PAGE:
Ted Cruz has seized upon his victories on "Super Saturday" to claim he is the only man able to stop Donald Trump, as the Republican party scrabbles to throw a spoke in the wheel of the New Yorker's political juggernaut.

Cruz dealt his opponent a bloody nose on Sunday (NZT) when he snatched victory in Kansas, a state Trump was expecting to win.

The pair won two states each, with Trump taking Kentucky and Louisiana and Cruz adding Maine to Kansas to take more delegates overall than the frontrunner.

Cruz was capitalising on his surge in momentum, urging his remaining rivals yesterday to drop out and rally behind his fightback.


"I think we will have a manifest uprising," he said on a political chat show. "If you want to beat Donald Trump you've got to beat him at the ballot box, and our campaign is the only campaign that has demonstrated it can do that."

The other two Republicans in the race, Marco Rubio and John Kasich, had poor performances, with Rubio's hopes of being the establishment alternative to Trump now lying in tatters. A loss in Florida, his home state, which votes next week, will effectively end his campaign, although a win in Puerto Rico had him talking up his chances yesterday.

Cruz, a senator from Texas, heaped pressure on Kasich and Rubio to abandon the race. "I'm having conversations from all sorts of people and we're seeing supporters of other candidates come joining us," he said.

"They're recognising that their candidates were not in a position to beat Donald."

Cruz added 64 delegates to his tally on Sunday, while Trump gained 49. Trump now has 378 delegates to Cruz's 295 as he tries to reach the winning 1237 tally that would remove the establishment's chance of taking the race to a contested convention and nominating an alternative candidate.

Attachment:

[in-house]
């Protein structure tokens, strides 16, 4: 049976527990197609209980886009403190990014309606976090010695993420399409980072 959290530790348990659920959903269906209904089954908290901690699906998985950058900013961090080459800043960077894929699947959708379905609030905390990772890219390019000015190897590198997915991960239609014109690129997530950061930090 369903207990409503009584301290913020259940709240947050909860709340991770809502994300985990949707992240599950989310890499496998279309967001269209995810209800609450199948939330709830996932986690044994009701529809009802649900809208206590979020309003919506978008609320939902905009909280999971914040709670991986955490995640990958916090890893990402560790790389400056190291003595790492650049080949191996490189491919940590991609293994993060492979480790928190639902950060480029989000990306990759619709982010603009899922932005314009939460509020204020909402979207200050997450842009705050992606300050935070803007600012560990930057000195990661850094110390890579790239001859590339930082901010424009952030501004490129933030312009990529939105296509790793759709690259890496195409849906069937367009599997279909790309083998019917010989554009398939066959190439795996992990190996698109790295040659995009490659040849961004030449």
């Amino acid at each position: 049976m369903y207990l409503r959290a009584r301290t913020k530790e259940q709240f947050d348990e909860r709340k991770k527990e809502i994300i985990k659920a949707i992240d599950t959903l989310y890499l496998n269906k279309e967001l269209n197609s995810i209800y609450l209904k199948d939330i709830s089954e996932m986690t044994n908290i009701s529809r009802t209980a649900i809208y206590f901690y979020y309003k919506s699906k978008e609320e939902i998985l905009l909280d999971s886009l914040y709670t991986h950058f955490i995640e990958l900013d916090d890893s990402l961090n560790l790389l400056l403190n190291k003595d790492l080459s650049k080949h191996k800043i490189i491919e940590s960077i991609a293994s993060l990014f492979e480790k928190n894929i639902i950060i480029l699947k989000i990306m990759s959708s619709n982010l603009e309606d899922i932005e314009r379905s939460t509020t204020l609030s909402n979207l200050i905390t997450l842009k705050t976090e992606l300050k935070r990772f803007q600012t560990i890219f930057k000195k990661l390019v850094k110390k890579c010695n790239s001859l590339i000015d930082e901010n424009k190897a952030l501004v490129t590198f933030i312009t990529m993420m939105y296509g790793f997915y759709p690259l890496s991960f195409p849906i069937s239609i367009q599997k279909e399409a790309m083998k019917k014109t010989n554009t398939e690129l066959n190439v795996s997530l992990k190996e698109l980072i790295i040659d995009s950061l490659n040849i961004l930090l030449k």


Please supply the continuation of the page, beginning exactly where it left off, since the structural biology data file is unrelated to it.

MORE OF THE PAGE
Trump, in his victory speech in Florida on Sunday, declared himself primed for a head-on contest with Cruz.

"I would like to take on Ted one-on-one," Trump said, ticking off a list of big states where he believed Cruz had no chance.

But Cruz, spearheading the Stop Trump campaign, said it was essential for the very soul of America that the billionaire businessman was defeated.

"Think about what presidents have meant in history," he said. "Think of Lincoln's Gettysburg Address. Think of FDR saying, 'The only thing we have to fear is fear itself'.

"I think people are asking themselves, 'How would we feel if our children came in repeating the words of the president of the United States if that president was Donald Trump'."

Thevoting continues for the Republicans today in Mississippi, Idaho and Hawaii, and in Michigan for the Democrats.